Ascendis CEO Karsten Wellner. Picture: TREVOR SAMSON

Ascendis CEO Karsten Wellner. Picture: TREVOR SAMSON

Related Articles

Directors' Dealings: Change of wardrobe

Picture: ISTOCK

Directors' Dealings: Dry and brittle

Drought still lingering
Andre Hanekom. Picture: RUSSELL ROBERTS

Directors' Dealings: Roads to riches

Slim pickings for directors’ dealings

Companies in this article


Mentioned in this Article

JSE-listed companies: FM Edition:

The co-founders of Ascendis Health, Cris Dillon and Gary Shayne, are still aggressively gulping their own medicine. They are putting their money behind their vision of creating privately owned and managed businesses.

Through Coast2Coast, a private investment vehicle, the founders of Ascendis paid about R200m to acquire more of the company’s stock in a R1.2bn rights offer that was three times oversubscribed last week.

Shayne owns 85% of Coast2Coast. Dillon has a 15% interest. They are both non-executive directors in Ascendis. Their appetite for Ascendis stock seems insatiable. The founders also put in a further combined R5m to buy additional stock for their personal accounts.

Ascendis CEO Karsten Wellner also prescribed some of the Ascendis stock for himself. He subscribed for R9.5m worth of shares while executive director Cliff Sampson acquired R1.6m in a dose of shares.

The rights offer raised funding for the acquisitions of Cyprus-based pharmaceutical company Remedica and European sports nutrition company Scitec International. This corporate action came soon after Ascendis’ acquisition of a 49% share in Spanish pharmaceutical company Farmalider in August last year. It also agreed on an option to buy the remaining 51% of the Spanish drug maker.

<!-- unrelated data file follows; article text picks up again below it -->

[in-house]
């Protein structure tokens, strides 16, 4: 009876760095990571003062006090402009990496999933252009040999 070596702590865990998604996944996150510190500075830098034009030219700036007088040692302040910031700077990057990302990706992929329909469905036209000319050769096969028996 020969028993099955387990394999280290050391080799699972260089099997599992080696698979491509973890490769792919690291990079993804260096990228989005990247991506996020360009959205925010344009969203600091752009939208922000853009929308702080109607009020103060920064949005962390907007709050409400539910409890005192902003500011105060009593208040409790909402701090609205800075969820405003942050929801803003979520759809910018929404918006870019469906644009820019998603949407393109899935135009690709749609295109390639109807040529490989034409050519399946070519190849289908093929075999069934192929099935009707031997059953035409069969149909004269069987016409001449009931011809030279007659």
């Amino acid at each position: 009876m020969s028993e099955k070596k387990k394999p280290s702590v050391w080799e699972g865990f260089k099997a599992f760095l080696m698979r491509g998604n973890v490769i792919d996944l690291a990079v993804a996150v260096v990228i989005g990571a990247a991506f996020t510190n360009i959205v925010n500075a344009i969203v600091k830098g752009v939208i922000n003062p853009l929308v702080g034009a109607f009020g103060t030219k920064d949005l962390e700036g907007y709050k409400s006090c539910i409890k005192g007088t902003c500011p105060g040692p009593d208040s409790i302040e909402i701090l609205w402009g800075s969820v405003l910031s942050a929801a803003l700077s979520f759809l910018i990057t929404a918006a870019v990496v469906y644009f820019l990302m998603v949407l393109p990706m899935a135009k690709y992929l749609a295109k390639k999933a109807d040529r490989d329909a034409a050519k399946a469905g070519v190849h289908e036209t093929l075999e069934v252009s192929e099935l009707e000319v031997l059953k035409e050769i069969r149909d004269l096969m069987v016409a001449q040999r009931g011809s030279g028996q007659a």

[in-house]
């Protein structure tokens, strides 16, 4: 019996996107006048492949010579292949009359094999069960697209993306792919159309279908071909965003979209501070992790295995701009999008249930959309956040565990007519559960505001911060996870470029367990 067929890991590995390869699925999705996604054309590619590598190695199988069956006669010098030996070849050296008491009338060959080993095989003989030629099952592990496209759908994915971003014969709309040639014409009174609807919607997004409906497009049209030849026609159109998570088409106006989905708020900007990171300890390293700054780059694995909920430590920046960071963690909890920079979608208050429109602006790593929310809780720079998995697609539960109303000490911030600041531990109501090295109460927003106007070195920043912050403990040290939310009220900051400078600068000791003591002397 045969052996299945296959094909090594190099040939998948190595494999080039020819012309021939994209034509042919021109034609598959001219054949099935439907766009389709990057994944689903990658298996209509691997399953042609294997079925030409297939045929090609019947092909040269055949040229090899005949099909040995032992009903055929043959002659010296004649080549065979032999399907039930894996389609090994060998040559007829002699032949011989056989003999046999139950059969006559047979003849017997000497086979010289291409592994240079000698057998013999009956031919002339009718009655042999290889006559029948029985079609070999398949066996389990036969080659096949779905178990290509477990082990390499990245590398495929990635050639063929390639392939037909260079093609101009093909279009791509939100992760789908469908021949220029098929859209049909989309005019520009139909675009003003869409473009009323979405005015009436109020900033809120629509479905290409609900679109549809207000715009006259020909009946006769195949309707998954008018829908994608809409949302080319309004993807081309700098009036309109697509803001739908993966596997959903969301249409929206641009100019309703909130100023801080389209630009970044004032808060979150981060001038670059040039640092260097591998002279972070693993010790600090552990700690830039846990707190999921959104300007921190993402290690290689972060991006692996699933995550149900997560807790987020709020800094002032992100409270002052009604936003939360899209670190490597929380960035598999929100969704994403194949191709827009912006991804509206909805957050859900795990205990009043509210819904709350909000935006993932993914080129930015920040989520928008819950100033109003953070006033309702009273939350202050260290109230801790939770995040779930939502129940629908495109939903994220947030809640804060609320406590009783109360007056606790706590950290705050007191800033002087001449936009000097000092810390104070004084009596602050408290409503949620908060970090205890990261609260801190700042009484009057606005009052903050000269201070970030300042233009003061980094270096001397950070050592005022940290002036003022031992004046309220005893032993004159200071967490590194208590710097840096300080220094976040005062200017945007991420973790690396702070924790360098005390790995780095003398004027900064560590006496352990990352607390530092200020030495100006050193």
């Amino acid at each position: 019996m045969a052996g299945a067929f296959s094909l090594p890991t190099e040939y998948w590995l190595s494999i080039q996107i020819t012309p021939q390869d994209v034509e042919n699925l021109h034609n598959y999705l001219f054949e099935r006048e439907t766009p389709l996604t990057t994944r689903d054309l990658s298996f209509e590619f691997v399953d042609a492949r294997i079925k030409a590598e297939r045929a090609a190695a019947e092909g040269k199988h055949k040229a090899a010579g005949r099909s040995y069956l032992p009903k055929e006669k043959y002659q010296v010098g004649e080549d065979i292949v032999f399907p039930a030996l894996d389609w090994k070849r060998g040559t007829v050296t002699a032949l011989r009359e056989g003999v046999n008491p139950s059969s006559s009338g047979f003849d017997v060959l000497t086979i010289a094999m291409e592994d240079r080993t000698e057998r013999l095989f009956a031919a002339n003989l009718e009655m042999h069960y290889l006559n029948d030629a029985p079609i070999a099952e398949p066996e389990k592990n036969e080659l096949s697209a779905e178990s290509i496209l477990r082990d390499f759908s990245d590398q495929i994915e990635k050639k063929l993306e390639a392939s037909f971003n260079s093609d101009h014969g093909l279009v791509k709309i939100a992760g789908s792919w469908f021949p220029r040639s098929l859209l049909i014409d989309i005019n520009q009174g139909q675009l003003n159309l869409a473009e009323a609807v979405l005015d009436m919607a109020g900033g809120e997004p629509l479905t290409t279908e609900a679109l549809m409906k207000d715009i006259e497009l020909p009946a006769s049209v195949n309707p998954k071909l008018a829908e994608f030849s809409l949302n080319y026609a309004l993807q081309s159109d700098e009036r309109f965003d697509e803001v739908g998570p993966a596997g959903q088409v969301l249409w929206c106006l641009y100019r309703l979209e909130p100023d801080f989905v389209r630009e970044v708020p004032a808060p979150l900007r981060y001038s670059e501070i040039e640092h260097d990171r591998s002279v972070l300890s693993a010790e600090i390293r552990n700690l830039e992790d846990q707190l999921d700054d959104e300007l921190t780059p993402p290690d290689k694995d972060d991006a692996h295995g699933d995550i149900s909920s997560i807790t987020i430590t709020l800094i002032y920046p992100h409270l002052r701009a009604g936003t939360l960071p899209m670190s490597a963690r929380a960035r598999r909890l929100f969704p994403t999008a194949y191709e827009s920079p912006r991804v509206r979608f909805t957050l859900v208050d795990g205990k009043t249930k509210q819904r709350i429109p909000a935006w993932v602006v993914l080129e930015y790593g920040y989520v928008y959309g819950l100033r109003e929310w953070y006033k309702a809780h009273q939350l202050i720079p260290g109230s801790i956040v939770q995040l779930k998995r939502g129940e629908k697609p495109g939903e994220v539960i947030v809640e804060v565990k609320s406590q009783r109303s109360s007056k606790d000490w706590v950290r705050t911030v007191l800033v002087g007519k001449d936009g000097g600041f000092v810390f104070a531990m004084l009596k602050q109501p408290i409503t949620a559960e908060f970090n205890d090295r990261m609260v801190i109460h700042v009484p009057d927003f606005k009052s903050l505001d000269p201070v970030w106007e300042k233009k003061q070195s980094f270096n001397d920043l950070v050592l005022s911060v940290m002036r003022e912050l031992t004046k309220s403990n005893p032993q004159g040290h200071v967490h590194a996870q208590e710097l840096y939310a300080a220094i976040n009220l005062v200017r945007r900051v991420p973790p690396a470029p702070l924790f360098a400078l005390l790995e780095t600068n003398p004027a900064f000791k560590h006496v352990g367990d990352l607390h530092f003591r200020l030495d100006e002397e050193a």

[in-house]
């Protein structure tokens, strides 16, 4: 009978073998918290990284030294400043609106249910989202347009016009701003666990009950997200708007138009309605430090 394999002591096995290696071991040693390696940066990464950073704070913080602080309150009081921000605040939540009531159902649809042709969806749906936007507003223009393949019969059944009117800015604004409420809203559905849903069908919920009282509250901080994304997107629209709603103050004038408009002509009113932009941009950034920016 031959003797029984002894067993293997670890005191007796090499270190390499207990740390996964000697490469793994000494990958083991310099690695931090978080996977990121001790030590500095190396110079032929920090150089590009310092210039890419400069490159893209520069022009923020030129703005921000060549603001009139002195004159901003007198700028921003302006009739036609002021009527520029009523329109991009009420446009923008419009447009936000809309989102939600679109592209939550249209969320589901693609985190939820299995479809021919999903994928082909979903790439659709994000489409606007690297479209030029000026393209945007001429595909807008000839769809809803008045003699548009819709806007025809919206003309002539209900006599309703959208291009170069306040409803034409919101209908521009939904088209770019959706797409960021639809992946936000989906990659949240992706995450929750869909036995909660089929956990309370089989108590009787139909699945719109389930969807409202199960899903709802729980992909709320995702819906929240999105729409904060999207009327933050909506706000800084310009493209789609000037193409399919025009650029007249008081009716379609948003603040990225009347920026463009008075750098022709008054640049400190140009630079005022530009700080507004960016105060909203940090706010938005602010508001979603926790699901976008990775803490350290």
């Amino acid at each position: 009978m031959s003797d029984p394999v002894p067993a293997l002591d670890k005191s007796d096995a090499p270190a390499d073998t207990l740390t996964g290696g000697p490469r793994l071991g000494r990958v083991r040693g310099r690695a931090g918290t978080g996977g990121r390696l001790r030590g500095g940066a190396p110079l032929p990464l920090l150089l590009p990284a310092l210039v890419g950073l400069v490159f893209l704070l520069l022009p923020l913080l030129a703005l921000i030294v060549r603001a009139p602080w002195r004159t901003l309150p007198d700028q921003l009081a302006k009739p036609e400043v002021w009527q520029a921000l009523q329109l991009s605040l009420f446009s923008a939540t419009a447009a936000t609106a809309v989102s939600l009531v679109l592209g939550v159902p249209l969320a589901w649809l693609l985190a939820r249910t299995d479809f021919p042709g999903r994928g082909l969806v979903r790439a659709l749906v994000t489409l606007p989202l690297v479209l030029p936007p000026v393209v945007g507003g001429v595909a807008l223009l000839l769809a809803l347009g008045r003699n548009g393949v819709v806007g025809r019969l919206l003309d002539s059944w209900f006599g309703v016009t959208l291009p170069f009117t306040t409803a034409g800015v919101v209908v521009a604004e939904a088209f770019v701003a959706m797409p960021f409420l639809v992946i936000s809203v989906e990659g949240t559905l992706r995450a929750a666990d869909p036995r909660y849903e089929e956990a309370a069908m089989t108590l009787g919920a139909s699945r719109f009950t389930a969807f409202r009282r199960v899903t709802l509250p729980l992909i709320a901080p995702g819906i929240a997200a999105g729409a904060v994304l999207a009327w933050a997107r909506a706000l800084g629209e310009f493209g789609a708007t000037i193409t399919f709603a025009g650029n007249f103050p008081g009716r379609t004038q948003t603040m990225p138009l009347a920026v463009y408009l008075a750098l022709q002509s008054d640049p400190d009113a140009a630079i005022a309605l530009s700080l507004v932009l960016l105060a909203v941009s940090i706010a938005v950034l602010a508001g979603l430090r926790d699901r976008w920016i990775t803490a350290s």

The executive participation in the rights offer is not without merit. There have been significant benefits.

Having acquired shares at the rights offer price of R22/share, the investors are already in the money. The share is trading at R25, giving the eight-year-old company a market capitalisation of R8.8bn.

(Struggling industry stalwart Adcock Ingram, on the other hand, is valued at R7.9bn.)

This has not escaped the market’s attention. The four analysts who cover the stock have given the company a unanimous "buy" recommendation.

That, too, is not unwarranted. Since coming onto the JSE in November 2013, the share has jumped nearly three-fold from a low of just under R10, to the current price.

Over the same period, Adcock Ingram shares have fallen by 6% while those of Aspen Pharmacare returned 7.34%.

Ron Traill, CEO of the SA division at Mondi, disposed of 30,000 shares last week at a price of £16/share. He took home a not insignificant £480,000. That is a little more than R8m. This follows his other sale of 40,000 shares in late June, for a take-home of about R9m. Traill remains mum as to why he’s cashing out.

The strong rand has depressed Mondi’s foreign-generated revenue in recent months. Even though interim revenue in the period to June fell slightly against the previous year, pre-tax profit rose .

While the traditional paper industry is no doubt in decline, Mondi increased its cash generated from operations by 15%.

The past two years have not been the MTN Group’s best. The stock has come crashing down from more than R260/share, to the current R130. That, however, presents some opportunities for investors.

Sandile Ntsele, executive director of MTN subsidiary Mobile Telephone Networks, is among those who see the opportunity in the firm’s current misfortunes. He spent R242,000 buying 2,000 MTN shares.